Sebata holding out for NOSA proceeds. Astoria encouraged by trading at CNA. The investment group led a consortium of investors that bought the stationary chain from Edcon in April. Europa Metals pours cold water on recent rally. Its share price retraced some of its recent heady gains after it said there was no material event to explain the recent surge.

The diversified resources group says first-half sales volumes at subsidiary De Beers fell close to a half. AB InBev hails the return of beer drinkers. The global brewing giant has impaired its African operations and says the second alcohol ban in SA will affect its third-quarter performance. The retail group says the financial costs of its restructuring also continues to be substantial as it seeks to settle lawsuits.

Sappi says demand is slowly returning. The pulp and paper producer fell into a quarterly loss as Covid added to already weak markets for dissolving pulp and graphic paper. The gold mining company gave no reason for Kelvin Dushnisky leaving on 1 September after two years at the helm.

Sasol sells oxygen site to reduce debt. The energy and chemicals group is selling the site to a unit of French multinational Air Liquide as part of its accelerated disposal programme. Standard Bank warns of Covid earnings hit. The bank says headline earnings may halve due to the impact of continent-wide lockdowns on economic activity. EOH fined the max for false financials. The JSE blamed a lack of governance and oversight mechanisms, inadequate and ineffective controls and systems on previous management.

Grand Parade gets smaller burger deal due to Covid The sale to ECP Africa Fund was renegotiated due to the risk introduced by Covid and the sales impact of the lockdown. AECI to pay dividend despite Covid challenges. Although its markets remain affected, the chemicals and explosives group says its solid financial position allows it to pay an interim dividend.

Accelerate holds back on dividend. The property fund, which owns half of the Fourways super-regional mall, says it is also unlikely to pay a dividend for its year. Kumba plans expansion despite Covid risks. The company plans to develop a new pit that will extend the life of its Kolomela mine and says it is encouraged by the recovery in Vivo Energy reopens its pumps.

The service station operator says fuel sales have rebounded following the easing of lockdown restrictions. Bowler Metcalfe flags improved profitability. The plastics manufacturer says trading has been reasonable throughout the lockdown, with some beneficial procurement opportunities.

Comair asks for more time for business rescue plan. The business rescue practitioners need another month to finalise short-term bridge funding and advance two offers from potential investors. The information and communications technology group says its headline loss was impacted by the write-down of financial assets. Amplats reports lower earnings due to Covid disruptions. The platinum producer says its second half should be stronger, although significant risks and headwinds still exist.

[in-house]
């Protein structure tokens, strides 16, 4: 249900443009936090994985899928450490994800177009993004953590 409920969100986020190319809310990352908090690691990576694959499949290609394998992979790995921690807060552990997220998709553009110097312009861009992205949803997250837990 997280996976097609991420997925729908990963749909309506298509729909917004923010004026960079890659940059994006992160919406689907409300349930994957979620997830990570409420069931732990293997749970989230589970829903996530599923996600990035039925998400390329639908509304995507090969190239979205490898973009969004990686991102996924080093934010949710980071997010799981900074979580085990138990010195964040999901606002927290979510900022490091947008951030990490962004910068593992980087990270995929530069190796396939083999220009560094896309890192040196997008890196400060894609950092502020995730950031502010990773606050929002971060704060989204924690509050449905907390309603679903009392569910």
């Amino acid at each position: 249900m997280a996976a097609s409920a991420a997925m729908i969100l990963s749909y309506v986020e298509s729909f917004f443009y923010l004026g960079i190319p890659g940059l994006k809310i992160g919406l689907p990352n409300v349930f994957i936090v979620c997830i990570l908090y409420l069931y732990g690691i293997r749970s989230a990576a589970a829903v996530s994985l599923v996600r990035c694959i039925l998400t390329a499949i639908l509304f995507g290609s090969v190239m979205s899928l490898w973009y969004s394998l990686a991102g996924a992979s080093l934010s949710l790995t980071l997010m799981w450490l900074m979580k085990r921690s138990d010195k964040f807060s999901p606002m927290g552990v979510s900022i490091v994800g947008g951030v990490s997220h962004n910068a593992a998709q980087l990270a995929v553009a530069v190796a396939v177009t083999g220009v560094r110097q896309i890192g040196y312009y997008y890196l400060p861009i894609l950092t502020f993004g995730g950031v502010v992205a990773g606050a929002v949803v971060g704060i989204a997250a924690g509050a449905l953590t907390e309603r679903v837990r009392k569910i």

Invicta starts new year with a clean slate. The investment holding and management company took a decision to seriously review its balance sheet, resulting in significant impairments. Steinhoff offers settlement to resolve claims. The group says if all claims against it were successful, its net asset value would fall short of the amount needed to settle them. AngloGold to report higher earnings as gold rallies. The gold producer has benefitted from a rising gold prices, higher foreign exchange gain and lower once-off costs.

Santam to provide R1 billion in relief to business customers. Insurers have been under pressure from the authorities to provide some relief to their clients as an interim measure ahead of court rulings. Liberty to swing to a first-half loss. The life assurer has set aside R3 billion to cover the expected increase in mortality and retrenchment claims as a result of Covid L2D holds back on dividend as it cuts its portfolio value.

The shopping centre owner says it will consider the payment of a final dividend with its full-year results. Octodec to revisit distribution policy. After withholding an interim distribution, the real estate investment trust says it will decided on its policy with its full-year results. Delta offloads Grit stake ahead of delisting. Grit is consolidating its three listings into two, which it says will save on costs and boost trading in London and Mauritius.

Woolworths saved by food sales as clothing declines. The retailer benefitted from a big rise in online sales as it marked down merchandise to manage inventory and generate cash. MTN rallies on earnings bonanza. First-half earnings were boosted by disposals while headline earnings gained from non-operational items. Lockdown costs Pepkor billions in sales. The retailer says sales have recovered strongly following the relaxation of lockdown restrictions and as consumers trade down.